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Buzzing on the Air

Years ago, I majored in English and Theater. I quickly discovered that I liked being backstage infinitely more than being on stage.

For a friend’s thesis, I reluctantly accepted the role of an angel who descends from the ceiling to center stage while playing the flute. For my own thesis, I designed and built the costumes for an equally bizarre performance. From the safely and comfort of a seat in sixth row, I loved seeing my work on stage.

On some level, writing this column has become therapeutic — as it forces me to make the time to reflect on my parenting beliefs. It’s also brought about some name recognition. For example, when I paid by check at the a local hardware store last week, the clerk told me he had read my piece about carbon footprint and how he had shared it with a friend.

So far, the internal and external benefits of Me & The Bee have exceeded my expectations. What I enjoy most is that I do it from home, on my own time, with my own computer, when my children are asleep. I like words. I like being able to think about them before I use them. And I can write, re-write, and re-re-write as much as I like before I send off this column. The process suits me. Just as running a diaper service suits me. Much of the work I do for my business is behind the scenes. I do see my customers, only not that often. And I’ve been able to plan how I want the business to run. Almost two years into it, things are running smoothly and it feels comfortable.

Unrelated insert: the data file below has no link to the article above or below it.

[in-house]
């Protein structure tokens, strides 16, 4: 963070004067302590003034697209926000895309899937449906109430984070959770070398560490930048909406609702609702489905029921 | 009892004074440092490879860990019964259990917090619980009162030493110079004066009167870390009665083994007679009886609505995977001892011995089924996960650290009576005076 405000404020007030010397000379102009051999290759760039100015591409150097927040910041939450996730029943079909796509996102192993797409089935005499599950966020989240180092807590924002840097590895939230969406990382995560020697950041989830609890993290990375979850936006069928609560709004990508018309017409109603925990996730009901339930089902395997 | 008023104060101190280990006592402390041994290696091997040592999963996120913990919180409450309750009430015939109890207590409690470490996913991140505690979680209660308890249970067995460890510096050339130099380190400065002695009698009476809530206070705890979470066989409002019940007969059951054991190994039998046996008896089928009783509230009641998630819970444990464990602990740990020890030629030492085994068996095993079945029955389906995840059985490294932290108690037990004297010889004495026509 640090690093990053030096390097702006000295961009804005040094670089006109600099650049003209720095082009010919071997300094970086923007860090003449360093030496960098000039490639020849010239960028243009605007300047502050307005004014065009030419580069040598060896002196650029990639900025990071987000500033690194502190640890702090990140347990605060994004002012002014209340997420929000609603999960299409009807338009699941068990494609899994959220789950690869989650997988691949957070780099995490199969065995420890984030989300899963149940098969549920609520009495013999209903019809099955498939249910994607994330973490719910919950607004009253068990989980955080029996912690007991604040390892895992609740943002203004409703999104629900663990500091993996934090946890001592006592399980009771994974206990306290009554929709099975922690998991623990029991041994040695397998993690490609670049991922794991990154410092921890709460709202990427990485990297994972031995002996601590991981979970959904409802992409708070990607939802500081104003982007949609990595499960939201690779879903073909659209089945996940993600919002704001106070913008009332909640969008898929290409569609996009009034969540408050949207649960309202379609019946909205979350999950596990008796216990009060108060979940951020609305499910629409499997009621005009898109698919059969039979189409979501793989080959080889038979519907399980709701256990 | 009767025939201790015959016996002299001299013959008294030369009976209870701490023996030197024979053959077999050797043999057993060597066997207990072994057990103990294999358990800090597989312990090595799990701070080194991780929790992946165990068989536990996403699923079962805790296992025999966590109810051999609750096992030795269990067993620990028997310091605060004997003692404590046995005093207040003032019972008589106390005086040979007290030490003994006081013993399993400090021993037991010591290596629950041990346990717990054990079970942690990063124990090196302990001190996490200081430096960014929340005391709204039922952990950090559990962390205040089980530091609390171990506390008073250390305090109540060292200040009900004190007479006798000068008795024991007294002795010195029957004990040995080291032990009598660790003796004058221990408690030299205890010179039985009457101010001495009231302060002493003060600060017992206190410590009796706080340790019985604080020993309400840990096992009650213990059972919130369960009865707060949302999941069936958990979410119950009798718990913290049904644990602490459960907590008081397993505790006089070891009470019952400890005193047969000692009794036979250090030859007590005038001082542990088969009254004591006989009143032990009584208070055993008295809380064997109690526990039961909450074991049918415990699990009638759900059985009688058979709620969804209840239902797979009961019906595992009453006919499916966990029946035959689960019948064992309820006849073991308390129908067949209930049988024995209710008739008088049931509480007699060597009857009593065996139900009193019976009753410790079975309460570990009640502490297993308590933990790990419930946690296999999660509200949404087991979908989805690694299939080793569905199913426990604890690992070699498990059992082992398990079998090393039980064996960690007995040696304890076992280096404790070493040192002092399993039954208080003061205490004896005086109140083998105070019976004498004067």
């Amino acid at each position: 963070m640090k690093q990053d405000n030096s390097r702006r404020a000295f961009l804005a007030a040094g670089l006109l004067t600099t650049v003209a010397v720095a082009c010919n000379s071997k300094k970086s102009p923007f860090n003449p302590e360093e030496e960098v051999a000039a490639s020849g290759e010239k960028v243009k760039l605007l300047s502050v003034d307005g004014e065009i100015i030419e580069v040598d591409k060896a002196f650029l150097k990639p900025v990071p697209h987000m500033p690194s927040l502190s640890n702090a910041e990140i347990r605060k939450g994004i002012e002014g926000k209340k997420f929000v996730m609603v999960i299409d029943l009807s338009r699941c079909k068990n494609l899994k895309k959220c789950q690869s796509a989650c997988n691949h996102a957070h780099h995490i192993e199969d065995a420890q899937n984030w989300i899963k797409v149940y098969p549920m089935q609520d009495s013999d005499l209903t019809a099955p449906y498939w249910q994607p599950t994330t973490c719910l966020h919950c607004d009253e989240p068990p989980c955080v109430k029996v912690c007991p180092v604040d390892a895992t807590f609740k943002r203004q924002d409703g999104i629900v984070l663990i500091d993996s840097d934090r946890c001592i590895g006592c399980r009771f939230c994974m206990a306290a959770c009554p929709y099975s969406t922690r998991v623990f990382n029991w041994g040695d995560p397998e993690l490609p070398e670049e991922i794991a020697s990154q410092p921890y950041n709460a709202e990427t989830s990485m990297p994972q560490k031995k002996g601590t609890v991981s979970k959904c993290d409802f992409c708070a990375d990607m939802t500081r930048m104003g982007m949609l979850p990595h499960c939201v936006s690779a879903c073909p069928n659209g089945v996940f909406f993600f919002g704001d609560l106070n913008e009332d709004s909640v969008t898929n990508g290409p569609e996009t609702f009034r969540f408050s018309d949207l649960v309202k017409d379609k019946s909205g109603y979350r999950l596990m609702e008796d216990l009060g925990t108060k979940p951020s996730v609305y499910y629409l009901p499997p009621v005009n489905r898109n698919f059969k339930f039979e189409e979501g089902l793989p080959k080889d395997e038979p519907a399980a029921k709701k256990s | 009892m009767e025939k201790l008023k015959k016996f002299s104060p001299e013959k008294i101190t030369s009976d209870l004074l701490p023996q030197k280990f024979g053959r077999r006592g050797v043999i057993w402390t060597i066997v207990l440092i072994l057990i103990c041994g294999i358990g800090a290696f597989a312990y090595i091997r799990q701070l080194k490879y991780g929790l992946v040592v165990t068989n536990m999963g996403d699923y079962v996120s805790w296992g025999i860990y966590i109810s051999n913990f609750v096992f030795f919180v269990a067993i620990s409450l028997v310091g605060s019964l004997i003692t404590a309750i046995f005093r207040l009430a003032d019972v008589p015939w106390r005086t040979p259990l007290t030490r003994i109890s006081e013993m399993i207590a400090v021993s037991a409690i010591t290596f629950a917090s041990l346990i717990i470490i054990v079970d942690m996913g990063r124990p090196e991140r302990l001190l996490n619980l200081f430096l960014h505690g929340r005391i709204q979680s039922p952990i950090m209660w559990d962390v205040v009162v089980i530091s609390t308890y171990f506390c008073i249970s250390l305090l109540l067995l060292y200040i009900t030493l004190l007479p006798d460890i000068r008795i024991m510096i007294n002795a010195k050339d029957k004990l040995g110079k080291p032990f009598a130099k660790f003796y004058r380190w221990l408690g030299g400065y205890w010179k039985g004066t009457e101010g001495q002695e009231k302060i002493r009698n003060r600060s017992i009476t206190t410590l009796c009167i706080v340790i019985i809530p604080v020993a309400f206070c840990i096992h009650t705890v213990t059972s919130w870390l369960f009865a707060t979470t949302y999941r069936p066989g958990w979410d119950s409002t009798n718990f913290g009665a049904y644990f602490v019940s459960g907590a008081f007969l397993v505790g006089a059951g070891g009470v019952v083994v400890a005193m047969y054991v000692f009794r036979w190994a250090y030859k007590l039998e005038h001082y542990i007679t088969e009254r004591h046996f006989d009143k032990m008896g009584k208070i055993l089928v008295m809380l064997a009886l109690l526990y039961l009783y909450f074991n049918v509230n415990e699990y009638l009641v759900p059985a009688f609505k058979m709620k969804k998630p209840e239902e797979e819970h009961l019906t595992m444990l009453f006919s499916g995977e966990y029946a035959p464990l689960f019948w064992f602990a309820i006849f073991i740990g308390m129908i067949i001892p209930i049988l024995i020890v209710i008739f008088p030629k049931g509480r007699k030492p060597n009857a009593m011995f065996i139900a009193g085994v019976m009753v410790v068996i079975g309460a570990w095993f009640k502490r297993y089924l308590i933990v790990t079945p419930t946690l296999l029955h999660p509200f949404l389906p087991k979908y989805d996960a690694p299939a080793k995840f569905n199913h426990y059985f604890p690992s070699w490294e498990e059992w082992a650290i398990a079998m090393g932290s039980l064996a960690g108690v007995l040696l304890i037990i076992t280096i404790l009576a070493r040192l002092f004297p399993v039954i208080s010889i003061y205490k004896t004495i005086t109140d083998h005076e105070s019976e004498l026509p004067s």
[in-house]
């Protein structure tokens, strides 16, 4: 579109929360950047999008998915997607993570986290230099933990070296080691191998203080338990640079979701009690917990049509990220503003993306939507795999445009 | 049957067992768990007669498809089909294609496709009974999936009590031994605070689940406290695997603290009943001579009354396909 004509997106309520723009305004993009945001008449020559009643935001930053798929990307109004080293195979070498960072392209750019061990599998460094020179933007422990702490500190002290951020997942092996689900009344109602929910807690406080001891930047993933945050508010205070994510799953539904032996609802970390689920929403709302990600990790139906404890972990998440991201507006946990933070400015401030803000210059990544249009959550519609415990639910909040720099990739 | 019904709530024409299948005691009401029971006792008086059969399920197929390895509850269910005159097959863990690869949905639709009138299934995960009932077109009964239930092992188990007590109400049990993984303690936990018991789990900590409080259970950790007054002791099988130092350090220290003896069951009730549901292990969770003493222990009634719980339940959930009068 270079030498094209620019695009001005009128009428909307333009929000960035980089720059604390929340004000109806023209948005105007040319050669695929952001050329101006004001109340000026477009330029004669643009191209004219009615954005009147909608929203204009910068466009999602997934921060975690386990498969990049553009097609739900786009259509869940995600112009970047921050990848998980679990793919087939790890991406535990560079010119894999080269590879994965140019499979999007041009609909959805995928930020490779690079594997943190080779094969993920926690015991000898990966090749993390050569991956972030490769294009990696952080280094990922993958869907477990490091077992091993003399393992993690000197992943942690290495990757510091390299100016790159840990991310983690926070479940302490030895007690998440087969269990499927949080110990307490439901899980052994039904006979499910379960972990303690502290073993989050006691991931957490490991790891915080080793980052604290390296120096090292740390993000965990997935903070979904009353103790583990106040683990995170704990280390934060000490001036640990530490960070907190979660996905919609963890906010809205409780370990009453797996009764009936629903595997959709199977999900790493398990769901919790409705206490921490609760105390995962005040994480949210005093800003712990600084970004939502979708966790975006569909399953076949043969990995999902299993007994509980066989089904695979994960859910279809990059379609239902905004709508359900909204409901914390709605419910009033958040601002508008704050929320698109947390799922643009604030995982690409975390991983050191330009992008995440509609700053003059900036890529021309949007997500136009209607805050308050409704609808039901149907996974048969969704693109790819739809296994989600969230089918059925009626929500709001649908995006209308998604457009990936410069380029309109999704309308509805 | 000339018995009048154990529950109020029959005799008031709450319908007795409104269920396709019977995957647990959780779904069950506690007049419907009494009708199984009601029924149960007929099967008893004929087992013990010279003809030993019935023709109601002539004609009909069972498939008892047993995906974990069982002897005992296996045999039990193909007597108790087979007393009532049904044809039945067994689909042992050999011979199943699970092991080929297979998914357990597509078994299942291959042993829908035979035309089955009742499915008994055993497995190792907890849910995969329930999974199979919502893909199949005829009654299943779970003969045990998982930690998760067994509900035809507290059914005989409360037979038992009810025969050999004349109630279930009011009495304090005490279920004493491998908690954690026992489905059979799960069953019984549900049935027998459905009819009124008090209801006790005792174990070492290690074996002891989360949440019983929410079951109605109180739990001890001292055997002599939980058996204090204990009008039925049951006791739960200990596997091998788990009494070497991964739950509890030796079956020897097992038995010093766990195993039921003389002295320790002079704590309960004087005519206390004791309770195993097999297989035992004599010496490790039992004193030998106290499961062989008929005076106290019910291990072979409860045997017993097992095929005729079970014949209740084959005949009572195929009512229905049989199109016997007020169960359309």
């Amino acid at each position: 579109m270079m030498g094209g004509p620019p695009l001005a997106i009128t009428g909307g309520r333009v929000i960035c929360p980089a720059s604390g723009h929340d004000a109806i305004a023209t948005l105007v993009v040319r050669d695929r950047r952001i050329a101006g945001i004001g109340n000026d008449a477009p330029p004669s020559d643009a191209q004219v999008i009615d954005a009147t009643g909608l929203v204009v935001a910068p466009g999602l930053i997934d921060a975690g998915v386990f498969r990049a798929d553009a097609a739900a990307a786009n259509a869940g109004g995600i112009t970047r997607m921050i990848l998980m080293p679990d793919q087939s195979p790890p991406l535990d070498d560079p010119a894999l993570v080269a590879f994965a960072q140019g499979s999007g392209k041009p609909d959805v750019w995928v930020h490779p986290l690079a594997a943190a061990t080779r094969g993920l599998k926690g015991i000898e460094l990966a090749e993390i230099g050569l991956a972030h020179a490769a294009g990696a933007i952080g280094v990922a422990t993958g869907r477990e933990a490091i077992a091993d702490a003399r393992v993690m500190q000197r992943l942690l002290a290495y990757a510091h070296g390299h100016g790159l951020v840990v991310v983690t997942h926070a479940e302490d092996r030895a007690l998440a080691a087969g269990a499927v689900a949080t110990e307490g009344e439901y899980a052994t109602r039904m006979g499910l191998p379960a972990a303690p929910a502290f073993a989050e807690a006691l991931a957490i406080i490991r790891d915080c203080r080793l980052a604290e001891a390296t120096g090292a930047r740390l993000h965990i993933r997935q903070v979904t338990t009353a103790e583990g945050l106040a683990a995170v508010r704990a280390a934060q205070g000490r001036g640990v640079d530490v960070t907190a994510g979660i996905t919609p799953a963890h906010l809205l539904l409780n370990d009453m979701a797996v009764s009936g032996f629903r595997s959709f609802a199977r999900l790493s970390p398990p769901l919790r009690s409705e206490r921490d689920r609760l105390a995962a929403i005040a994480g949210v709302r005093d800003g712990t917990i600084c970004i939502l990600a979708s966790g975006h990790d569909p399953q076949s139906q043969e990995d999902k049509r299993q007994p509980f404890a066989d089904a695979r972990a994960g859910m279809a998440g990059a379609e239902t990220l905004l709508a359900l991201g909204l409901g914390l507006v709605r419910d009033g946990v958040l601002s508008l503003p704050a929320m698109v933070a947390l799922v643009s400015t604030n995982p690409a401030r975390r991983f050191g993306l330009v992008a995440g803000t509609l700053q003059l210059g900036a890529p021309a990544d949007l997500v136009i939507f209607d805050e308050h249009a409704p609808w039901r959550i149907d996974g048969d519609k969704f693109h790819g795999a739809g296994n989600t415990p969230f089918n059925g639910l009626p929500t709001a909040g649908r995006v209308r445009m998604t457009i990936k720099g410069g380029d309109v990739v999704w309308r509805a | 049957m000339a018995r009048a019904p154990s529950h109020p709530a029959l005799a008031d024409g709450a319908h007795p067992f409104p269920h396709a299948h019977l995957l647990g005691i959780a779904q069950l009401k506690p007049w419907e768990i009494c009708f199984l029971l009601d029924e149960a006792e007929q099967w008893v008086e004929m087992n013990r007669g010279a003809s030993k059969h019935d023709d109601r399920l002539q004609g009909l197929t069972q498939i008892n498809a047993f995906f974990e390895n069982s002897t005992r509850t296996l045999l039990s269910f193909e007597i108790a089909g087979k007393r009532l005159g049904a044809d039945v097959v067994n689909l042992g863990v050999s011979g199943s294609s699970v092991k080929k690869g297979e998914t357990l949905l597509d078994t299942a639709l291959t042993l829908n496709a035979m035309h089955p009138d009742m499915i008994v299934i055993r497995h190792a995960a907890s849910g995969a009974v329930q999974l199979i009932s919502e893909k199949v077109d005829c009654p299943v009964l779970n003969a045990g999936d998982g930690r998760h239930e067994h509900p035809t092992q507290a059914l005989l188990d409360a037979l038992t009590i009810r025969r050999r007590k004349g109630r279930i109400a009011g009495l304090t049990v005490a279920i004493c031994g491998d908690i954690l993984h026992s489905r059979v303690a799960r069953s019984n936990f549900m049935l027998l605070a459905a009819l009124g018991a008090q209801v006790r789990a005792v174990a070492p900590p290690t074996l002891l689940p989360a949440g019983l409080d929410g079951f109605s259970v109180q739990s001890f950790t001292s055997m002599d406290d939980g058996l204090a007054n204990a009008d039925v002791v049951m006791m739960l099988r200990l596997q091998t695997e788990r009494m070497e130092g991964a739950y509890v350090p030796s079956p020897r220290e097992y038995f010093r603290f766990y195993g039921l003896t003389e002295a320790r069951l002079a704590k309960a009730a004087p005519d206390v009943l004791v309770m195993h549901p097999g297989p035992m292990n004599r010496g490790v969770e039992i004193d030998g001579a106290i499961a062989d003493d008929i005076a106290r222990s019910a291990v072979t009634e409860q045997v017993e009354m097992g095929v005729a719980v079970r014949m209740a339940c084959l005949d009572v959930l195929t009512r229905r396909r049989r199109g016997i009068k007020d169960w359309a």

I was pushed out of my comfort zone when I was invited to talk about my business on not one but two upcoming radio shows. The opportunity to promote my business should be welcomed with gratitude and open arms. Like my children, my business will grow in the right direction if given lots of positive attention. So, with that in mind, I took a deep breath and accepted both invitations. The more people who know about the business, the more they are likely to support it. I believe in what I do and why I do it so I imagine I could have an intelligent conversation about it with the hosts. Still, why am I this nervous? Because, unlike words on the computer screen, the spoken word cannot be backspaced or deleted until the right word comes along. Because it’s me who will be interviewed, not my business plan.

Enter two daughters, stage left. Hearing their delicate but knowing voices, I am reminded that for all the planning I do, they balance me by being unwittingly sincere. They say what they mean because they say what immediately comes to mind. I think I’ll follow their lead this time.

Jennifer Moore Temple is the owner of Buzzie Bee Diapers, a cloth diaper service and supply company in Rockland. She can be reached at 542-0505 or via the company Web site,

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